FIFA is requesting tens of millions of dollars in restitution, arguing that it was a victim of its corrupt leadership.
FIFA’s Victim’s Statement, filed to authorities in New York on Wednesday, contends that the embattled international soccer federation is a “global force for good.” The organization is arguing that a group of disgraced leaders — rather than systemic corruption — is to blame for the onslaught of corruption and bribery allegations.
“Their actions have deeply tarnished the FIFA brand and impaired FIFA’s ability to use its resources for positive actions throughout the world, and to meet its global mission of supporting and enhancing the game of football,” the court document reads.
FIFA is asking for tens of millions in damages that defendants stand to pay after the conclusion of ongoing U.S.-based cases against more than 40 FIFA officials and other football organizations. A third of those defendants “have so far admitted to participating in longstanding bribery and kickback schemes,” The New York Times reports.
“These dollars were meant to build football fields, not mansions and pools; to buy football kits, not jewellery and cars; and to fund youth player and coach development, not to underwrite lavish lifestyles for football and sports marketing executives,” newly elected FIFA President Gianni Infantino said in a statement. “When FIFA recovers this money, it will be directed back to its original purpose: for the benefit and development of international football.”
Here’s a breakdown of what FIFA wants, according to court documents:
- Tens of millions of dollars “at least” for reputational harm to FIFA.
- At least $28 million for money the defendants took from FIFA “under false pretenses.”
- $10 million allegedly stolen by three co-conspirators, “which they funneled as bribes for their personal use.”
- Compensation for other bribes and kickbacks, and legal fees for the ongoing cases.
“They sold the power of their positions, including by taking bribes and kickbacks in return for selling the valuable marketing rights associated with football tournaments and competitions,” the court documents say. “Together, the Defendants misappropriated FIFA’s resources, its brand, and its commercial value to enlarge their own bank accounts.”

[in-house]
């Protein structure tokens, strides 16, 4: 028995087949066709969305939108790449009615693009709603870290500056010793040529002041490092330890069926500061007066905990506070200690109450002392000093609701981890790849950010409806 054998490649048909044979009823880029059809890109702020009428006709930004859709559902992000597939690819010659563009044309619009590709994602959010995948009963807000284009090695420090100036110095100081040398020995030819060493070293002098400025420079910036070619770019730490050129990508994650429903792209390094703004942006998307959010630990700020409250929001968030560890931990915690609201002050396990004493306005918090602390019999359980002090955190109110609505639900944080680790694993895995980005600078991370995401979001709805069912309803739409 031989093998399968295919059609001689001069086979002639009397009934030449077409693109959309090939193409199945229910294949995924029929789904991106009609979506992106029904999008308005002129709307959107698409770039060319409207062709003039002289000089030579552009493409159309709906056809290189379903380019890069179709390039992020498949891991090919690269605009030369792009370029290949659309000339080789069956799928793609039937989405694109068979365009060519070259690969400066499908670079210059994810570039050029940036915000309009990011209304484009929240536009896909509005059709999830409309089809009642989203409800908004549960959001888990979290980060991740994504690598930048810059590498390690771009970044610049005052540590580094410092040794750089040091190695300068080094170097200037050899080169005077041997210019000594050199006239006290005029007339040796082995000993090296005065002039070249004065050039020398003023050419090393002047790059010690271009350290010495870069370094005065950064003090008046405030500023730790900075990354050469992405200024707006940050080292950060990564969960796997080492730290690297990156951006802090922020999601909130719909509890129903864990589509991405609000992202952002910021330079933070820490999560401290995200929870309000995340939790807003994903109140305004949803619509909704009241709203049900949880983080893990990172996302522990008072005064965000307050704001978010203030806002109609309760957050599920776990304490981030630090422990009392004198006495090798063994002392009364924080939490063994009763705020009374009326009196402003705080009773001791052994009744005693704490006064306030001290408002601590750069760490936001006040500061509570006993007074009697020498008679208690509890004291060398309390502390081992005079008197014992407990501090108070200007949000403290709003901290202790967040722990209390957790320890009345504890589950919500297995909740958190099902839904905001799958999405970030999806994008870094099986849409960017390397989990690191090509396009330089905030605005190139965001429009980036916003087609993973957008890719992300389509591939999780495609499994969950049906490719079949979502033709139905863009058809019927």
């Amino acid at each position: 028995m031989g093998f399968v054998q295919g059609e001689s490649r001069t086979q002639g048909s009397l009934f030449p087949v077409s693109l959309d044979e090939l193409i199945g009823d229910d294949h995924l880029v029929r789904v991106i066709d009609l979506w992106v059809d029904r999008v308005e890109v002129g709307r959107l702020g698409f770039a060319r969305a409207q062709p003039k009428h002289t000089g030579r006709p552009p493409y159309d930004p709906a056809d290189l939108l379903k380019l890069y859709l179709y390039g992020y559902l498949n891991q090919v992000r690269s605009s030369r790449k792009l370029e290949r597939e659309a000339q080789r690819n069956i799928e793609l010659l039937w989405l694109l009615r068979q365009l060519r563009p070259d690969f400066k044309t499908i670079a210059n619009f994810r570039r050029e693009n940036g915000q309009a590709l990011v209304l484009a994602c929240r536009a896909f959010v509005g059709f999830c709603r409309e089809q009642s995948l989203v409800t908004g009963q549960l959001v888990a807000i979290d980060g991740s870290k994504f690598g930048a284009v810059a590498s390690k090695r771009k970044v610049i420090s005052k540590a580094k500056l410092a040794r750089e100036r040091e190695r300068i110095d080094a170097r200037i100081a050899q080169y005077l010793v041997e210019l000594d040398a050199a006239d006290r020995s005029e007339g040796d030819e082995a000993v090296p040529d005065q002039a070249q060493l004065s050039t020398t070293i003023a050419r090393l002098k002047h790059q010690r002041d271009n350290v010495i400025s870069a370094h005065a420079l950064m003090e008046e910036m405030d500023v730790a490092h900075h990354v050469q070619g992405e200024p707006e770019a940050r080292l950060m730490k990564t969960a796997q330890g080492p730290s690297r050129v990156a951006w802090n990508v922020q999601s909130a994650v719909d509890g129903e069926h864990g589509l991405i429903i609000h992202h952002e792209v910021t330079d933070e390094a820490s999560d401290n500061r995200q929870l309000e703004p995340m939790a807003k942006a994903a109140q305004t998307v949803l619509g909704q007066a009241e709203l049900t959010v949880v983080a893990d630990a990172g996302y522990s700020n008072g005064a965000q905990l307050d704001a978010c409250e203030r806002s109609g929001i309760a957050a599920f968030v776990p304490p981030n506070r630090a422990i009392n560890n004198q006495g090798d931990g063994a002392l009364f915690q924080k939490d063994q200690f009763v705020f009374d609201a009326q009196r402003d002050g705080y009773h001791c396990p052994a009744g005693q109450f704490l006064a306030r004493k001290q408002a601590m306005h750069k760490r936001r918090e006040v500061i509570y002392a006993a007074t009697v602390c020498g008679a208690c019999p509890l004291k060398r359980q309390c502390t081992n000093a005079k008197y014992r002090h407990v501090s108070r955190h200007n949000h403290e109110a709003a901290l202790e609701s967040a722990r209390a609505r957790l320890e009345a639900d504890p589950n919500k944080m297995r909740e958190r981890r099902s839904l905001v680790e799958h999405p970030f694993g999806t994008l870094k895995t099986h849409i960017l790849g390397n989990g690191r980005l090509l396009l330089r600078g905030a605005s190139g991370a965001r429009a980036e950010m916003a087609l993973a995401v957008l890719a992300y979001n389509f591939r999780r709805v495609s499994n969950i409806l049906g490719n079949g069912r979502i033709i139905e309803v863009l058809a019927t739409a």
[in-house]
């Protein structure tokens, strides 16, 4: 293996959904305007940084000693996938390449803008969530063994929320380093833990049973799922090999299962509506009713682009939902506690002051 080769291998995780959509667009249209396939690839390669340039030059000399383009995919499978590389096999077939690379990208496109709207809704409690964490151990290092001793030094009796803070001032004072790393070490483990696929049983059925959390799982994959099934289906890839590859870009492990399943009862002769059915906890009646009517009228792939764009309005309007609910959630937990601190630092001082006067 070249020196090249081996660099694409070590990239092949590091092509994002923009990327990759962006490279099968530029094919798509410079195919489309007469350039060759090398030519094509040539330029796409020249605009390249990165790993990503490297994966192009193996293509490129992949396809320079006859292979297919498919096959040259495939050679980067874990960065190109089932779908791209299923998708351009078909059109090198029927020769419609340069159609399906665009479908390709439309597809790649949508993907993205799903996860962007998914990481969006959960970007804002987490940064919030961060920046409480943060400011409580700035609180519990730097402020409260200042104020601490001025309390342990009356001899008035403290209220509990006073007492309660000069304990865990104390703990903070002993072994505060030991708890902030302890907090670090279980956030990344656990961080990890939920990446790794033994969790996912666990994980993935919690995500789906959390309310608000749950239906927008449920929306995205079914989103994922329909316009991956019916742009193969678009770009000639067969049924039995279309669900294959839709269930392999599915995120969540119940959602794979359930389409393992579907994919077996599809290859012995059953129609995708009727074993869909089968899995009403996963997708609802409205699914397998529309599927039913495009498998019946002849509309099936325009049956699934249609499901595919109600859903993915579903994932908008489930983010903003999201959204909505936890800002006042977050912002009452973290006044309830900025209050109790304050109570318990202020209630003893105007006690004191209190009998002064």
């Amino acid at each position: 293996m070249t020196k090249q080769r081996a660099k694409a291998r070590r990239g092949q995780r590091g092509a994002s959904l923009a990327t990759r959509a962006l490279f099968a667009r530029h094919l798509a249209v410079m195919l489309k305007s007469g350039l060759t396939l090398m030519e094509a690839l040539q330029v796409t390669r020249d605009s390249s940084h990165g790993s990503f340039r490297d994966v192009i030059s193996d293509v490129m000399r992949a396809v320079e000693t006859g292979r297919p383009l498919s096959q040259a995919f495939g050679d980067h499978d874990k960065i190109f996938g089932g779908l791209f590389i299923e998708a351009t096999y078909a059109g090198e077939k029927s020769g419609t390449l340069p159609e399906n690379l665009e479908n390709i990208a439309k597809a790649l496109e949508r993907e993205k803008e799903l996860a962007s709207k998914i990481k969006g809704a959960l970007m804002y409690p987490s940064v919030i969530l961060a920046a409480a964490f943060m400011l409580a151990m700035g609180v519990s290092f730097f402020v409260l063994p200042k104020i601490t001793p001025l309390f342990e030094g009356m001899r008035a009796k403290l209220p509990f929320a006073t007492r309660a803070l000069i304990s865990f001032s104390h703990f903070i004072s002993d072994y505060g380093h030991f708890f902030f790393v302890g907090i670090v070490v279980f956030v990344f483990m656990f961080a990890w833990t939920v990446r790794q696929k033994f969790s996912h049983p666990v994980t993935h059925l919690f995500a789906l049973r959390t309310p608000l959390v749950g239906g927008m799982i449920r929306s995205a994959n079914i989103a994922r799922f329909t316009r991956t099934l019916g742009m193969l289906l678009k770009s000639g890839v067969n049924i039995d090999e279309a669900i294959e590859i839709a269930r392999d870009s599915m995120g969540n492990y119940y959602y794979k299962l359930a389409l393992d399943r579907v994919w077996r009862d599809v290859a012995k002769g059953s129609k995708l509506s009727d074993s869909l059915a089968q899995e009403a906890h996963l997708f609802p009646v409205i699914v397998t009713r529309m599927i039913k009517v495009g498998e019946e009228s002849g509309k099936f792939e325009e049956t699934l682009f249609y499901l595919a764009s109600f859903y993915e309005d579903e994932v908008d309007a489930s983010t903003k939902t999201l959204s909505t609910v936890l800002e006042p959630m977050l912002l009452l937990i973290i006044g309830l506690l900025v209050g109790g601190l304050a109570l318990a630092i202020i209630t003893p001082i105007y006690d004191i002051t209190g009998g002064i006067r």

In this document, FIFA “recognized for the first time executives had in the past ‘sold’ votes in World Cup hosting contests,” the Associated Press reports.
The document says former FIFA Vice President Jack Warner, his son Daryan and former FIFA executive Charles Blazer “engineered a $10 million payoff in exchange for Executive Committee votes regarding where the 2010 FIFA World Cup would be hosted.”
But as the AP notes, “it did not mention the 2018 and 2022 World Cup tournaments awarded to Russia and Qatar, a decision which has triggered a criminal investigation by Swiss authorities.”
With this request for restitution, FIFA is fighting a perception that it is corrupt beyond repair after a series of scandals. As The New York Times reports, it “approved a broad set of reforms last month.” However “it has yet to conclude an ambitious internal inquiry into the ‘endemic’ corruption that American authorities suggested would not end with the firing of any single individual.”
But at the same time, as the Times reports, U.S. authorities have signaled that they view FIFA as a victim of its leadership:
“Enabling FIFA’s request is the United States government itself, which has characterized the organization as a victim of its leaders’ crimes. A basic premise of the Justice Department’s case is that soccer officials robbed FIFA and its confederations of their honest services. That prompted FIFA, in estimating the financial damage done by defendants in the United States case, to include not only bribe money routed away from soccer, but also salaries and bonuses paid to people who were supposed to be supporting the sport.”
According to the Times, “Authorities are not expected to rule on FIFA’s request until after the defendants have been sentenced, possibly years away.”
You can read FIFA’s full victim statement here:
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